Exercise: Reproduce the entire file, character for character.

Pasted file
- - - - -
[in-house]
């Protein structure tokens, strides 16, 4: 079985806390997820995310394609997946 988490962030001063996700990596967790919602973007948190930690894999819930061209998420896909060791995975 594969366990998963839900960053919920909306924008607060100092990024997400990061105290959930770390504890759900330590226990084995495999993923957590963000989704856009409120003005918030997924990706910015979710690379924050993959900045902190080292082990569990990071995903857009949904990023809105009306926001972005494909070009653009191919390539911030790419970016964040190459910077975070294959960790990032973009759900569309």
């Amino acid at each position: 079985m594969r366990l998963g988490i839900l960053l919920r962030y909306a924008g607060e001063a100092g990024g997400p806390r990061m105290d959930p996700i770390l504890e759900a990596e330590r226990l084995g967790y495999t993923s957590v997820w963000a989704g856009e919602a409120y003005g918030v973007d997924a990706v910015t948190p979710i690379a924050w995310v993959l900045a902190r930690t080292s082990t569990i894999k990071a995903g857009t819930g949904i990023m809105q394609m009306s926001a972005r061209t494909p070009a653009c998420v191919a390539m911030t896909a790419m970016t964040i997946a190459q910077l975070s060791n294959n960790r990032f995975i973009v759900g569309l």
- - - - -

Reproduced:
[in-house]
């Protein structure tokens, strides 16, 4: 079985806390997820995310394609997946 988490962030001063996700990596967790919602973007948190930690894999819930061209998420896909060791995975 594969366990998963839900960053919920909306924008607060100092990024997400990061105290959930770390504890759900330590226990084995495999993923957590963000989704856009409120003005918030997924990706910015979710690379924050993959900045902190080292082990569990990071995903857009949904990023809105009306926001972005494909070009653009191919390539911030790419970016964040190459910077975070294959960790990032973009759900569309």
């Amino acid at each position: 079985m594969r366990l998963g988490i839900l960053l919920r962030y909306a924008g607060e001063a100092g990024g997400p806390r990061m105290d959930p996700i770390l504890e759900a990596e330590r226990l084995g967790y495999t993923s957590v997820w963000a989704g856009e919602a409120y003005g918030v973007d997924a990706v910015t948190p979710i690379a924050w995310v993959l900045a902190r930690t080292s082990t569990i894999k990071a995903g857009t819930g949904i990023m809105q394609m009306s926001a972005r061209t494909p070009a653009c998420v191919a390539m911030t896909a790419m970016t964040i997946a190459q910077l975070s060791n294959n960790r990032f995975i973009v759900g569309l």